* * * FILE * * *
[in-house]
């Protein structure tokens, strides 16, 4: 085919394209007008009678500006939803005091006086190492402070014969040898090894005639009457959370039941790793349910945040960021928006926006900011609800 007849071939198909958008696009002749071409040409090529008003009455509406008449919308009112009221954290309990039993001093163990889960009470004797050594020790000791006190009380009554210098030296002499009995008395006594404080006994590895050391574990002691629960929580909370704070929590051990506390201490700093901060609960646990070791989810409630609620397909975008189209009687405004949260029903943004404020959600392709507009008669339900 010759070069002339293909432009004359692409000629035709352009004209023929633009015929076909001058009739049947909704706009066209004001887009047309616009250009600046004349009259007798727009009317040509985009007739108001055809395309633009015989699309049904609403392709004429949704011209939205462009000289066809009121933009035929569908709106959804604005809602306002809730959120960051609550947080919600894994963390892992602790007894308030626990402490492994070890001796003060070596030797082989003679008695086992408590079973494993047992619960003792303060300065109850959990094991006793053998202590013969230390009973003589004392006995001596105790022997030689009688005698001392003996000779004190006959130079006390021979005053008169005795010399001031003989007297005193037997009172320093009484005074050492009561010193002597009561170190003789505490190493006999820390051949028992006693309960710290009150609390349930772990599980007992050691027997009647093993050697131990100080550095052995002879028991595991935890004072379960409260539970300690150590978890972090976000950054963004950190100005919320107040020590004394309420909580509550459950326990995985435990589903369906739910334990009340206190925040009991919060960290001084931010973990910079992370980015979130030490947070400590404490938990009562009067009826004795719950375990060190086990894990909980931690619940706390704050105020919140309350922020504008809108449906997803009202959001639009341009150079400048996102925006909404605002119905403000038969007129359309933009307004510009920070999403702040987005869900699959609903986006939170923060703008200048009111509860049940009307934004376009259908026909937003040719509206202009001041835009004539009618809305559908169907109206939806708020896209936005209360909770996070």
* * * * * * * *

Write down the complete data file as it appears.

[in-house]
């Protein structure tokens, strides 16, 4: 085919394209007008009678500006939803005091006086190492402070014969040898090894005639009457959370039941790793349910945040960021928006926006900011609800 007849071939198909958008696009002749071409040409090529008003009455509406008449919308009112009221954290309990039993001093163990889960009470004797050594020790000791006190009380009554210098030296002499009995008395006594404080006994590895050391574990002691629960929580909370704070929590051990506390201490700093901060609960646990070791989810409630609620397909975008189209009687405004949260029903943004404020959600392709507009008669339900 010759070069002339293909432009004359692409000629035709352009004209023929633009015929076909001058009739049947909704706009066209004001887009047309616009250009600046004349009259007798727009009317040509985009007739108001055809395309633009015989699309049904609403392709004429949704011209939205462009000289066809009121933009035929569908709106959804604005809602306002809730959120960051609550947080919600894994963390892992602790007894308030626990402490492994070890001796003060070596030797082989003679008695086992408590079973494993047992619960003792303060300065109850959990094991006793053998202590013969230390009973003589004392006995001596105790022997030689009688005698001392003996000779004190006959130079006390021979005053008169005795010399001031003989007297005193037997009172320093009484005074050492009561010193002597009561170190003789505490190493006999820390051949028992006693309960710290009150609390349930772990599980007992050691027997009647093993050697131990100080550095052995002879028991595991935890004072379960409260539970300690150590978890972090976000950054963004950190100005919320107040020590004394309420909580509550459950326990995985435990589903369906739910334990009340206190925040009991919060960290001084931010973990910079992370980015979130030490947070400590404490938990009562009067009826004795719950375990060190086990894990909980931690619940706390704050105020919140309350922020504008809108449906997803009202959001639009341009150079400048996102925006909404605002119905403000038969007129359309933009307004510009920070999403702040987005869900699959609903986006939170923060703008200048009111509860049940009307934004376009259908026909937003040719509206202009001041835009004539009618809305559908169907109206939806708020896209936005209360909770996070």